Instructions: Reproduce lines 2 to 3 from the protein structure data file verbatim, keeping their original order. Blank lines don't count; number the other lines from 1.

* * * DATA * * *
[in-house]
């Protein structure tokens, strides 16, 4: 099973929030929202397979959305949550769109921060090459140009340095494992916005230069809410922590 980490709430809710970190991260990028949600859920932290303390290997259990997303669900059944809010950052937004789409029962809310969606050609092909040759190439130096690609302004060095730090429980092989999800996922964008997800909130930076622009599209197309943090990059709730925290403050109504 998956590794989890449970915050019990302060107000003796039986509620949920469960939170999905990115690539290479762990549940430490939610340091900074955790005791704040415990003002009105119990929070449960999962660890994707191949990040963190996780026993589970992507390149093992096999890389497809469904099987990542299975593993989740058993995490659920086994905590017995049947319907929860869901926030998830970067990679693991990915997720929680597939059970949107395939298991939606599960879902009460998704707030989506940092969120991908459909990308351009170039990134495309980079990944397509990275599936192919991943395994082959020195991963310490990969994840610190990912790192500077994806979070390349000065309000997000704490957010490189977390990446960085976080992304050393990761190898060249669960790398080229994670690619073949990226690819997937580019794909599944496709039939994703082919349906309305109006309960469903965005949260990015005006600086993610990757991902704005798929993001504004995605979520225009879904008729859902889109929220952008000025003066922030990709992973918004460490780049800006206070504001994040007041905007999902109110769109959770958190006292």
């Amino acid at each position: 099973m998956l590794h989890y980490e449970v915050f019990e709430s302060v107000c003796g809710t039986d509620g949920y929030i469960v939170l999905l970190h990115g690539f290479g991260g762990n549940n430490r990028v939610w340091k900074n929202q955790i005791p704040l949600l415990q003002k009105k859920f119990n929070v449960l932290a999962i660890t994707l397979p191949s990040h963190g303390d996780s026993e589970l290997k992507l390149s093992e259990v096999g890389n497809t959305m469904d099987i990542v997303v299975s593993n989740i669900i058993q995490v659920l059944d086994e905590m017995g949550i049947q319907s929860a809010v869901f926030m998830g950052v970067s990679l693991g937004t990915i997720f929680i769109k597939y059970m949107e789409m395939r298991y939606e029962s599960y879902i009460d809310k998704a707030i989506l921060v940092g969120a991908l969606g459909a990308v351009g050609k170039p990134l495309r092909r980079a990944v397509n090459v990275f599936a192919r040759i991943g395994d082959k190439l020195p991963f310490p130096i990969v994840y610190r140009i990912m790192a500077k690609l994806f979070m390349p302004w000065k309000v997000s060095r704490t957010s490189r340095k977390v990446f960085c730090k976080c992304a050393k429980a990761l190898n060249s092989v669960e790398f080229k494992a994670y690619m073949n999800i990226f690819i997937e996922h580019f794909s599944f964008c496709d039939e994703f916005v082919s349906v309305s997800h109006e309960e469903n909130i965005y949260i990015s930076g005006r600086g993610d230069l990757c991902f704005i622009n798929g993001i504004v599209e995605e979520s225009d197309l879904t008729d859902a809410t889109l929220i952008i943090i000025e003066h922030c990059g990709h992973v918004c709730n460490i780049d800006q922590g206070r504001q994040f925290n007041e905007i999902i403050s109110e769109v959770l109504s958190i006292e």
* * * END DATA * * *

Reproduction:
């Protein structure tokens, strides 16, 4: 099973929030929202397979959305949550769109921060090459140009340095494992916005230069809410922590 980490709430809710970190991260990028949600859920932290303390290997259990997303669900059944809010950052937004789409029962809310969606050609092909040759190439130096690609302004060095730090429980092989999800996922964008997800909130930076622009599209197309943090990059709730925290403050109504 998956590794989890449970915050019990302060107000003796039986509620949920469960939170999905990115690539290479762990549940430490939610340091900074955790005791704040415990003002009105119990929070449960999962660890994707191949990040963190996780026993589970992507390149093992096999890389497809469904099987990542299975593993989740058993995490659920086994905590017995049947319907929860869901926030998830970067990679693991990915997720929680597939059970949107395939298991939606599960879902009460998704707030989506940092969120991908459909990308351009170039990134495309980079990944397509990275599936192919991943395994082959020195991963310490990969994840610190990912790192500077994806979070390349000065309000997000704490957010490189977390990446960085976080992304050393990761190898060249669960790398080229994670690619073949990226690819997937580019794909599944496709039939994703082919349906309305109006309960469903965005949260990015005006600086993610990757991902704005798929993001504004995605979520225009879904008729859902889109929220952008000025003066922030990709992973918004460490780049800006206070504001994040007041905007999902109110769109959770958190006292």
């Amino acid at each position: 099973m998956l590794h989890y980490e449970v915050f019990e709430s302060v107000c003796g809710t039986d509620g949920y929030i469960v939170l999905l970190h990115g690539f290479g991260g762990n549940n430490r990028v939610w340091k900074n929202q955790i005791p704040l949600l415990q003002k009105k859920f119990n929070v449960l932290a999962i660890t994707l397979p191949s990040h963190g303390d996780s026993e589970l290997k992507l390149s093992e259990v096999g890389n497809t959305m469904d099987i990542v997303v299975s593993n989740i669900i058993q995490v659920l059944d086994e905590m017995g949550i049947q319907s929860a809010v869901f926030m998830g950052v970067s990679l693991g937004t990915i997720f929680i769109k597939y059970m949107e789409m395939r298991y939606e029962s599960y879902i009460d809310k998704a707030i989506l921060v940092g969120a991908l969606g459909a990308v351009g050609k170039p990134l495309r092909r980079a990944v397509n090459v990275f599936a192919r040759i991943g395994d082959k190439l020195p991963f310490p130096i990969v994840y610190r140009i990912m790192a500077k690609l994806f979070m390349p302004w000065k309000v997000s060095r704490t957010s490189r340095k977390v990446f960085c730090k976080c992304a050393k429980a990761l190898n060249s092989v669960e790398f080229k494992a994670y690619m073949n999800i990226f690819i997937e996922h580019f794909s599944f964008c496709d039939e994703f916005v082919s349906v309305s997800h109006e309960e469903n909130i965005y949260i990015s930076g005006r600086g993610d230069l990757c991902f704005i622009n798929g993001i504004v599209e995605e979520s225009d197309l879904t008729d859902a809410t889109l929220i952008i943090i000025e003066h922030c990059g990709h992973v918004c709730n460490i780049d800006q922590g206070r504001q994040f925290n007041e905007i999902i403050s109110e769109v959770l109504s958190i006292e």